About a month ago, I helped my grandmother say goodbye to her furry companion of nearly 16 years. That’s when it hit me: My dog, Axle, will not live forever. With the average lifespan of his breed being 8 to 15 years, he could very well be considered middle-aged at almost 5.
Once upon a time, that would have been a very scary thought for me, as I used to think that dogs turn into sad, helpless creatures when they got older. As I have met more seniors, I now understand that active older dogs have become less of an exception and much more common.
Not too long ago, I had the pleasure of keeping a dog, Skeeter, for a family member while they were between houses. At 12 years old, he had been all but written off as old and lazy. He moved slow and had started taking excessive naps. With a little TLC, including some pain relief from his arthritis, he definitely perked up while with us. He played outside with Axle, and he even chased a squirrel up a tree! Seeing Skeeter enjoying himself and running around like a much younger dog helped to ease my worries about Axle growing older.
To prepare for Axle’s senior years and to share with you, I spoke with Lisa Matthews, Victoria Stilwell Positively Dog Trainer and owner/operator of Pawsitive Practice Training, LLC, about activities we can do with our dogs when they are no longer young pups. Depending on your dog’s health and capabilities, she may be able to participate in many of the same activities even after reaching senior status. However, if your dog suffers from arthritis, as many older dogs do, you will want to engage in low-impact exercise.
“Of course, making sure not to overdo it is key. They may not want to walk as far, but sniffing is great for them. Doing more sniffy walks is really nice,” said Matthews.
“Older dogs need physical and mental stimulation,” Matthews continued. “They still love learning and want to be included in learning. Nose work can be really fun for them. Seeking out scent is natural, and teaching them to do so can be very mentally stimulating.”
Treat puzzle toys, such as the Outward Hound Mini Treat Wheel Puzzle, can be lots of fun for your senior dog. Since weight maintenance is a concern in older dogs, you can put her regular dog food in the puzzle instead of additional treats.
For dogs who still love to fetch but may be struggling with vision loss, balls like the BirdBall and the Chuck-It Whistler are great options. When thrown, air forced through the holes in the ball creates a whistling sound, which helps your dog track its location. There are many fetch ball options that can be used according to your senior dog’s needs, including glow-in-the-dark or flashing balls and softer balls for sensitive teeth.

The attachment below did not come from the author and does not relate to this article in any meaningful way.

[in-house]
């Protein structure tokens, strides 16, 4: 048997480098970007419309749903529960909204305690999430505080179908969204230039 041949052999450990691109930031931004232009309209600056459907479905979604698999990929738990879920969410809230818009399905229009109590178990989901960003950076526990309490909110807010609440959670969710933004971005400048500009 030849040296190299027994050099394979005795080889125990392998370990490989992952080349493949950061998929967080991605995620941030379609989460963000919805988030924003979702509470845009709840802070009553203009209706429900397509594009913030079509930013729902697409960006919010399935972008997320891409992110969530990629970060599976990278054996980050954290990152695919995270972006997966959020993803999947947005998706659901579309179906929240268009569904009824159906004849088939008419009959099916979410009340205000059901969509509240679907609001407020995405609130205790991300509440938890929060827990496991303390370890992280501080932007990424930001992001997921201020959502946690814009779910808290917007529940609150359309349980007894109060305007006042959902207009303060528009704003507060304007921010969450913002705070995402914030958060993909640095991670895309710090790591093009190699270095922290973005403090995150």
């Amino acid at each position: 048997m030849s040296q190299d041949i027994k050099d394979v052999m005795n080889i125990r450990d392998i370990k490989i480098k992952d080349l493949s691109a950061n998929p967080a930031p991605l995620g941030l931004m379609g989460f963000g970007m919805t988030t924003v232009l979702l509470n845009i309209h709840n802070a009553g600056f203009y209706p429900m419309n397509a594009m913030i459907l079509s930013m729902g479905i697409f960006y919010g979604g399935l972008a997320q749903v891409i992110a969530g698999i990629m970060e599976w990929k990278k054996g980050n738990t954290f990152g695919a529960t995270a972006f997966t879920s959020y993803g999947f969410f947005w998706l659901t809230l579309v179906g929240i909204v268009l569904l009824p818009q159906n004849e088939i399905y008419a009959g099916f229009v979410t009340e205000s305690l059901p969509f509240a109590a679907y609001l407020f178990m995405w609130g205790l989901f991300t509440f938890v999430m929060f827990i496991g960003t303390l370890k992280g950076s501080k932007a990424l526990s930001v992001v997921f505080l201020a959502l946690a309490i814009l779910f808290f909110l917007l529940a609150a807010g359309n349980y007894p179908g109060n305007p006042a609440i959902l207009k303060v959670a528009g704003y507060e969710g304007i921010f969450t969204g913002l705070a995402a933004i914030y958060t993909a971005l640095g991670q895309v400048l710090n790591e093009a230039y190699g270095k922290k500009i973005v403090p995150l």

I also asked my social media friends what activities they enjoyed with their senior dogs. Many confirmed Matthews’ suggestion of nose work and letting potty breaks and walks evolve into sniff-fests rather than disciplined exercise.
For members of the Facebook group Atlanta Pit Bull Parents, swimming is a popular activity. Group member Heather Om stated, “Swimming was what my vet recommended most to keep her off her joints. I just have to keep her from bellyflopping in!”
Jennifer Okolie’s 8-year-old Pit Bull likes to lie in the shade, but her 10-year-old Rat Terrier who uses a cart to get around still enjoys more intense activities: “He carts to help with groceries and in the garden, rats under my neighbor’s chicken coop, and runs back and forth in the yard end to end, prancing and barking at the sky because he loves the sound of his own voice.”
Grooming is also a great activity to do with your older dog. Besides the typical maintenance grooming, many dogs enjoy gentle petting or brushing while lying next to you. Not only is this great bonding time with your dog, but science has shown that petting and talking to your dog can lower your blood pressure! This grooming time can also help you stay attuned to your dog’s physical well-being, especially when it comes to early detection of cancerous growths or worsening arthritic pain.
When it comes to activities with senior dogs, again, be sure to talk with your vet about any activities to avoid because of your dog’s health limitations. Other than that, be creative, have fun, and enjoy these golden years with your dog!
How will you help your dog enjoy his senior years? Let us know in the comments!
Read more about senior dogs:
About Meghan Lodge: Fits the Aquarius definition to a fault, loves animals, and is always pushing for change. Loves ink, whether it’s in tattoos, books, or writing on that pretty sheet of blank paper. Proud parent of Toby (cat) and Axle (dog). I’m a former quiet nerd who’s turned bubbly animal-obsessed advocate.